Covid-19 vaccination: Don’t leave Africa behind
In early February, that had only happened in Egypt, Mauritius and Guinea. Guinea had administered a mere 55 vaccine doses, according to the Bloomberg Vaccine Tracker. The comparative figure for Mauritius was 207. By contrast, 43 million doses of Covid-19 vaccines had been administered in the USA by 9 February. The comparative figures were 31 million in China, 12 million in Britain and 3 million in Germany.
This scenario is unacceptable. Paul Kagame, the president of Rwanda, wrote in the Guardian: “There are worrying signs of vaccine nationalism in Europe and North America.” Insisting that vaccination is not a matter of charity, he warned: “Until Africans get the Covid vaccinations they need, the whole world will suffer.” This is correct for several reasons. One is that virus mutations are likely in places where people are not inoculated, and those mutations can then affect other places. Another reason is that fear of the pandemic is an obstacle to economic development, so vaccination is important for international supply chains to be fully re-established. Since masses of Africans depend on the tourism sector, moreover, poverty is worsening because holidaymakers from prosperous world regions are staying away.
Africa was easily swept away in the race for the coronavirus vaccines. While the rich countries succeeded in acquiring millions of doses within the first few weeks of vaccine discovery, Africa is still negotiating with the manufacturers. John Nkengasong, the director of the Africa Centres of Disease Control and Prevention (Africa CDC), described the situation as “discriminatory”. The Africa CDC is an institution of the African Union and cooperates with regional centres throughout the continent. Nkengasong added: “Excluding people based on their country of origin would defeat the vaccination programme’s goal of reaching herd immunity, which is achieved when a large part of the population is immune to the virus.”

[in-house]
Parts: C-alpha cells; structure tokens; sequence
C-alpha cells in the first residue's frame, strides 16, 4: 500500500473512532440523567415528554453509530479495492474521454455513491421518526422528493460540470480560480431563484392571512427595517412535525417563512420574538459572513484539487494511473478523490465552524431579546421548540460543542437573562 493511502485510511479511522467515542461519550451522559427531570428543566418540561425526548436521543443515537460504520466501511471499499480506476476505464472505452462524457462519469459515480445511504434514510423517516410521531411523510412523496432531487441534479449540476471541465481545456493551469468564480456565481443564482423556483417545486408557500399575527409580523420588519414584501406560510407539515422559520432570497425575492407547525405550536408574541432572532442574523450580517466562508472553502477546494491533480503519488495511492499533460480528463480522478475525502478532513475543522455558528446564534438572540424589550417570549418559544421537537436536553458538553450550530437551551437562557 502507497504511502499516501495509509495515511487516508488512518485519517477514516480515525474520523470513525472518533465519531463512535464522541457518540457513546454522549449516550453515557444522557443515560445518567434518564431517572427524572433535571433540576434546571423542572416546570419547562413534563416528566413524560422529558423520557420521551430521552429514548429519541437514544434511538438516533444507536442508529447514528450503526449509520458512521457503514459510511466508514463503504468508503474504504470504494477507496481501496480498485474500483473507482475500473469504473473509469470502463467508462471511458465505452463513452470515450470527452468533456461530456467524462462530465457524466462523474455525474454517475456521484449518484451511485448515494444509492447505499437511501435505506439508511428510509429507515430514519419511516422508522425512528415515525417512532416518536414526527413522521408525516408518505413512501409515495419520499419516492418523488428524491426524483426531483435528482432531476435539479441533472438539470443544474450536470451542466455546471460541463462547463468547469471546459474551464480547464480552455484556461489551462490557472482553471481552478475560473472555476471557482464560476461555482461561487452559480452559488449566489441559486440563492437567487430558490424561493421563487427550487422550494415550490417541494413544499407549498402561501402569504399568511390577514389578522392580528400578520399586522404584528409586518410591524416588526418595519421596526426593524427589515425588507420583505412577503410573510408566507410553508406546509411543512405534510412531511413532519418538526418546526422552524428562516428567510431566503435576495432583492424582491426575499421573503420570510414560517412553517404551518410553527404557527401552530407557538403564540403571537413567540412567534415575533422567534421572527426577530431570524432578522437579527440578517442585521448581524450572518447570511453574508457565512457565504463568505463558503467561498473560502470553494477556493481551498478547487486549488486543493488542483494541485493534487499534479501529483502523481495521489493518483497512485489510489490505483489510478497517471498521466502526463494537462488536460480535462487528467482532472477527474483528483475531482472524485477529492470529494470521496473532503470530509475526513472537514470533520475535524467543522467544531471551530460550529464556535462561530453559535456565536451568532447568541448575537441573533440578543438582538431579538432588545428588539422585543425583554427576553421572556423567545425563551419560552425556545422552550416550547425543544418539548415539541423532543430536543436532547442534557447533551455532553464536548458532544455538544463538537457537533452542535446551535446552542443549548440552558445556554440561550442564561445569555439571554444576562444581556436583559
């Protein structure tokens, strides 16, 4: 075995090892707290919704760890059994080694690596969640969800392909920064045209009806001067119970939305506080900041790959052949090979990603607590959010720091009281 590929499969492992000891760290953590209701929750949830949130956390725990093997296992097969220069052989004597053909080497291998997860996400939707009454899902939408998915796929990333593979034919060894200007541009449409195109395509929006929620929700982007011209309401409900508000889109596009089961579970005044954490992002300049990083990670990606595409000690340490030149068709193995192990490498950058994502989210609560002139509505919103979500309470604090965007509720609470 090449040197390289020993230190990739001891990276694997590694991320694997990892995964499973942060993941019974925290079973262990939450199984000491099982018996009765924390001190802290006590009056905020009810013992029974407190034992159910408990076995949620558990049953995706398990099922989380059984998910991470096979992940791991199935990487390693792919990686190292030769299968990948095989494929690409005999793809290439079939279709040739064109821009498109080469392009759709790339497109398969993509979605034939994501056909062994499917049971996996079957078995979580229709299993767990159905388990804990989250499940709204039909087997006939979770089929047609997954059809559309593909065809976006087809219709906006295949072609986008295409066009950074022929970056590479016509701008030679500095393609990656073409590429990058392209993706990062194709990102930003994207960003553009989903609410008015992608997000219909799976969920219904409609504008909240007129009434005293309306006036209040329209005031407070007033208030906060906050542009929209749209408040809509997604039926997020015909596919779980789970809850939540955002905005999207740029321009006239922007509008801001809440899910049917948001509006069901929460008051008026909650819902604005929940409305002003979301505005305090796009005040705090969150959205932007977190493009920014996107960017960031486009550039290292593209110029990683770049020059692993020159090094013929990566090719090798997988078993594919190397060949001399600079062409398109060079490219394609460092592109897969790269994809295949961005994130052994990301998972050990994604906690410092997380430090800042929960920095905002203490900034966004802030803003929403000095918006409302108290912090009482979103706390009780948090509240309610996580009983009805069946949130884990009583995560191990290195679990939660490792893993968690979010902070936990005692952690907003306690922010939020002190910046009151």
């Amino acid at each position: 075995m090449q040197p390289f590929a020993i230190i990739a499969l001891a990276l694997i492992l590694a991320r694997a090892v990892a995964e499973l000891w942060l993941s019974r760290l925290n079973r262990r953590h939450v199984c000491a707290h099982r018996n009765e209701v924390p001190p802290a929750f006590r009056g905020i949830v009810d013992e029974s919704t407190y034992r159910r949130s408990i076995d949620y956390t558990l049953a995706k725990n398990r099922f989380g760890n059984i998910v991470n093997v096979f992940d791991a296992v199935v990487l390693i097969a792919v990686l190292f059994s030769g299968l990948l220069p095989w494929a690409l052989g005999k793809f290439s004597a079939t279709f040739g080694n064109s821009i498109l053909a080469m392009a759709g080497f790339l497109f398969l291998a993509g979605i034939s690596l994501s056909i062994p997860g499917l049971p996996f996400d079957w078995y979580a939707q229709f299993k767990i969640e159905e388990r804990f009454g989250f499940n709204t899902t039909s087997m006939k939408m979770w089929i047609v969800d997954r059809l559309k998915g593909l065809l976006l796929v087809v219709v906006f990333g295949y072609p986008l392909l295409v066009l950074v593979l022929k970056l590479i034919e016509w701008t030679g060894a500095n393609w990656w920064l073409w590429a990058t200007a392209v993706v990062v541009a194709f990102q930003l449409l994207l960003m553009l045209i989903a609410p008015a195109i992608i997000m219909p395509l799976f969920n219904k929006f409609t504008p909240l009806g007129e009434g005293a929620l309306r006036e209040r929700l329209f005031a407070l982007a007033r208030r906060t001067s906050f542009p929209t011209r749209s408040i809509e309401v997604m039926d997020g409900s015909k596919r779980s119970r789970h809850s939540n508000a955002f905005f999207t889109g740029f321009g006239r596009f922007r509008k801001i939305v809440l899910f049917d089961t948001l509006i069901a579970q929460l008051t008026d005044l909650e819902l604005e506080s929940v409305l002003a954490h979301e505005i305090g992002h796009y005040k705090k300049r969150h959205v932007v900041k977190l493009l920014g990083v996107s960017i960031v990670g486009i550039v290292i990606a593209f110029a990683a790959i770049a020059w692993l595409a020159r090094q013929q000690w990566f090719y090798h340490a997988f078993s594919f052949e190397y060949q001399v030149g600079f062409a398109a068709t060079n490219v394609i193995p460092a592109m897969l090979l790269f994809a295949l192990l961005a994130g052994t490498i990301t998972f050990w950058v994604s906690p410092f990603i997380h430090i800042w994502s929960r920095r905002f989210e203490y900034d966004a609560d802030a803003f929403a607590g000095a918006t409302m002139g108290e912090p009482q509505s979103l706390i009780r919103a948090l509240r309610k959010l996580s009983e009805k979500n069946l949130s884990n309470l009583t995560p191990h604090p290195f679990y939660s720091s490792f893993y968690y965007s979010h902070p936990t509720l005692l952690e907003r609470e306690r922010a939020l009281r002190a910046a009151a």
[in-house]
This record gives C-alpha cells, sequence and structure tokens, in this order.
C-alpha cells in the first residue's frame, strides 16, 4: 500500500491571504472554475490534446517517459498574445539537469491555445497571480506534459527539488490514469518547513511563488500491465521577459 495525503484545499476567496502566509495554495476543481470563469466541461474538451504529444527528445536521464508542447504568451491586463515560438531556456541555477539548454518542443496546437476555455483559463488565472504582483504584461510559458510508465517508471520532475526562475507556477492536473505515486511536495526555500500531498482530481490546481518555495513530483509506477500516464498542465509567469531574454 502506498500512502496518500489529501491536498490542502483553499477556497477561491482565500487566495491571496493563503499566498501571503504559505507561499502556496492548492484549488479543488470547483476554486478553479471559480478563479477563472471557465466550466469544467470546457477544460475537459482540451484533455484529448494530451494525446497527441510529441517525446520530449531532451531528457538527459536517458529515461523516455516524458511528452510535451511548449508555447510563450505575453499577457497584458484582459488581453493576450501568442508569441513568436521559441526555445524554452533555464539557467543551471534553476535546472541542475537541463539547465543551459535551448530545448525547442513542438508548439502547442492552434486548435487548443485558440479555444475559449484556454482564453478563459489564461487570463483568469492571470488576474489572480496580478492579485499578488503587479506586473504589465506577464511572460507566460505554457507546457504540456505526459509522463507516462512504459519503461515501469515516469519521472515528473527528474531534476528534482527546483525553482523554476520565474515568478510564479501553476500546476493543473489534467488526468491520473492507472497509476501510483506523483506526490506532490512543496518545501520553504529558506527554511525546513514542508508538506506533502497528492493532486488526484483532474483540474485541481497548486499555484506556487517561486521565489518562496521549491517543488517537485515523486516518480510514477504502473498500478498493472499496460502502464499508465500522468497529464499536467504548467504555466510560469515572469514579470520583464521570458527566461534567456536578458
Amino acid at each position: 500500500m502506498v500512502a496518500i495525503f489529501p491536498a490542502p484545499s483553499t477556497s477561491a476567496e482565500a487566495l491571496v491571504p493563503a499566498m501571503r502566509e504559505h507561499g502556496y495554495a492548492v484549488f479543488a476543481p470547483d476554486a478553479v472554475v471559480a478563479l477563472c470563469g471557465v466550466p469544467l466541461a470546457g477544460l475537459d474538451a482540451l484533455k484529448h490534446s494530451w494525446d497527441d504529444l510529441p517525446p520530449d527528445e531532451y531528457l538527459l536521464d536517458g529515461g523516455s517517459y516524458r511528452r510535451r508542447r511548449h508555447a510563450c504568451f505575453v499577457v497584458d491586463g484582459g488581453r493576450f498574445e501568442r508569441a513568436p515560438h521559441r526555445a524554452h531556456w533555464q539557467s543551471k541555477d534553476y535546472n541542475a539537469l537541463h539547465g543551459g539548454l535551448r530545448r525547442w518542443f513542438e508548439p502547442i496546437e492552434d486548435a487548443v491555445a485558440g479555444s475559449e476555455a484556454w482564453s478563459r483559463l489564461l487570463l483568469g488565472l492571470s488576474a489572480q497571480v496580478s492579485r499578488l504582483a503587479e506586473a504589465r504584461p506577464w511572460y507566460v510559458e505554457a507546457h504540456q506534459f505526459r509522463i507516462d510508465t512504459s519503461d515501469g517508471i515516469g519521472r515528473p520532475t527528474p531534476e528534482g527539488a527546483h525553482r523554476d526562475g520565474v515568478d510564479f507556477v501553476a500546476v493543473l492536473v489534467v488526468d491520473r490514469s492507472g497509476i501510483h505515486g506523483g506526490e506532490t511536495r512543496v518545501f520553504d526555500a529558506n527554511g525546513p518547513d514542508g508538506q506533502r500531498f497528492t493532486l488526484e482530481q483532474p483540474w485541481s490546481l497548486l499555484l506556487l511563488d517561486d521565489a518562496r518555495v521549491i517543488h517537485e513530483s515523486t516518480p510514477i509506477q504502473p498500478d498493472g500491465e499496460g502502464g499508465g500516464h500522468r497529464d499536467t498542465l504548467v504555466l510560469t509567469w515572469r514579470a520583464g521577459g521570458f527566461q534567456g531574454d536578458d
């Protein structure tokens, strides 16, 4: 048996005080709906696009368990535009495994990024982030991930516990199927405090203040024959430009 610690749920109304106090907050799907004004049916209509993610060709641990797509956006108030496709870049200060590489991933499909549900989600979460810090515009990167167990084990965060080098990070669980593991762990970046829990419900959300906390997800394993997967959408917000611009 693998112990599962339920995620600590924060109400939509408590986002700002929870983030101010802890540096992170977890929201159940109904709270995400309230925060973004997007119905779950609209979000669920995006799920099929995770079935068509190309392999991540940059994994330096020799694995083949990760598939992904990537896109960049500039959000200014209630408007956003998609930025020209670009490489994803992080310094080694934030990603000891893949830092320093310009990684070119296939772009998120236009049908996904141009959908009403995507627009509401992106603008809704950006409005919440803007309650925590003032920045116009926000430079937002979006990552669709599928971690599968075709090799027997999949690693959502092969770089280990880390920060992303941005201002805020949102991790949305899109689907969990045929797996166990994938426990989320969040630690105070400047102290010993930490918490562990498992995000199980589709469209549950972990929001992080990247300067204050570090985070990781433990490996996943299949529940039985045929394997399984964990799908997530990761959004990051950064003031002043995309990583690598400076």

The situation is not hopeless. The Covax initiative, which was started in the G20 context last year, has pledged to vaccinate 20 % of the people in partner countries, and that includes Africa. As a consequence, the World Health Organization (WHO) is expected to deliver 600 million doses of the vaccine. On top of that, the Africa CDC is hoping to secure another 270 million. That would be a good start, but it would certainly not suffice. Africa has a population of 1.3 billion people. It is worrisome, moreover, that the vaccines are scheduled to arrive from April on. There is reason to believe that things will not work out as planned.
Nigeria and South Africa
In Nigeria, for instance, the first batch of 100,000 vaccines the country said it would purchase were initially billed to be delivered in the last week of January. It has since been shifted to early February. As of 9 February, Nigeria’s 200 million people were still waiting for vaccinations to begin.
In South Africa, President Cyril Ramaphosa announced in January that 1.5 million doses, which would have vaccinated about 750,000 people, would arrive “in the next several weeks”. His policy is now in disarray after scientists found that the AstraZeneca vaccine does not adequately protect people from the coronavirus mutant that is spreading in – and also beyond – his nation.